By the end of 2015, Wilkinson says about two million people will have the new cards, roughly half of B.C.’s population. Application forms converted to online access will include student loans, birth, death and marriage certificates, voter registration and even criminal record checks.

All this will be costly to set up, but the savings from having customers do their own data entry are well known, as any banker or supermarket owner can tell you.

“You can understand that if you’re in the vital statistics office and this can all be done from places like Telegraph Creek and Horsefly remotely, that actually saves them a lot of money,” Wilkinson said. “There will be conversion of existing services where you have to go into an office and wait around and fill out forms. Those will be converted to online services.”

It also means a decline in the number of government office jobs, and the potential for further outsourcing of services, as we have seen with Medical Services Plan administration and the back-office functions of BC Hydro.

Some older readers won’t be thrilled to hear about this. They don’t want a “smart phone,” just a phone. But they will also see their great-grandchildren becoming adept with tablet computers before they can even speak. Seniors will get the hang of it pretty quickly, and their lives will become easier.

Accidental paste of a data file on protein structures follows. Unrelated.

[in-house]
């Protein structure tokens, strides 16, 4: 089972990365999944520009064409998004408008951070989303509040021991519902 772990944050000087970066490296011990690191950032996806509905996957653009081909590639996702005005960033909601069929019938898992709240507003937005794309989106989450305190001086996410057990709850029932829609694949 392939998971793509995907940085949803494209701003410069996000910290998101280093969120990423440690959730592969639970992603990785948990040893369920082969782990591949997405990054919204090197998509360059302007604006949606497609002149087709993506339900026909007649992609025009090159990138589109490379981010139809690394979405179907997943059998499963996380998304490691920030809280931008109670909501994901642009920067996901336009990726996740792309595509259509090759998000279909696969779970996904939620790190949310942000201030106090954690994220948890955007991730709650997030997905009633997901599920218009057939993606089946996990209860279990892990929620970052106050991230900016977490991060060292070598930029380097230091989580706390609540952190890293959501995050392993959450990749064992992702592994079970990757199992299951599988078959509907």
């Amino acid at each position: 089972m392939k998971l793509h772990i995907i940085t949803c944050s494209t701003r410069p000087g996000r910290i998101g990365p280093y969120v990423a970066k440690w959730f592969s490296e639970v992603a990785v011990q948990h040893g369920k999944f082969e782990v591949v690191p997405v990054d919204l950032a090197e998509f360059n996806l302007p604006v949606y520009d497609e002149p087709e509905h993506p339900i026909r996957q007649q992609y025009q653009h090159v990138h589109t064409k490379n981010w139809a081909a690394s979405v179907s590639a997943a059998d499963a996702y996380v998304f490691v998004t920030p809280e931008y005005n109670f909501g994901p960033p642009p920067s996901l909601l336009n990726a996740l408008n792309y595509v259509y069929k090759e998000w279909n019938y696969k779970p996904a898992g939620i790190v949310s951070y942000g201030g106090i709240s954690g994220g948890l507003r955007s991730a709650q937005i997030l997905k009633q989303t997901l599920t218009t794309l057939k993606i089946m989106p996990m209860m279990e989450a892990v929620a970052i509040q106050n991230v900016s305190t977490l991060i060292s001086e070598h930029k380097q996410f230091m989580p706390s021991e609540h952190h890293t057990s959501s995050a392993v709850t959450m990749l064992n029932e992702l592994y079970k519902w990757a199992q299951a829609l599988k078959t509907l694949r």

• A correction to last week’s column on the Agricultural Land Commission. I erroneously said regional panel members were appointed from outside the region. They are local residents, and the new legislation formalizes a cabinet appointment process for them.

Tom Fletcher is legislature reporter and columnist for Black Press.

Follow me on Twitter

 

Just Posted

Map of the road work that will be completed this summer. The streets highlighted in red are what the district planned on completing before additional funding, and the streets highlighted in orange is the road works that will be done with the additional funding. (District of Kitimat photo)
$1.1 million allocated for road work this year in Kitimat

Kitimat council has added $470,000 for more work by deferring four other projects.

Hirsch Creek Golf Course Volunteer, Augie Penner, talking about how he continues the tradition, set by Joe Atamchuck, to catch and release fry that keep spawning at the course. (Jacob Lubberts photo)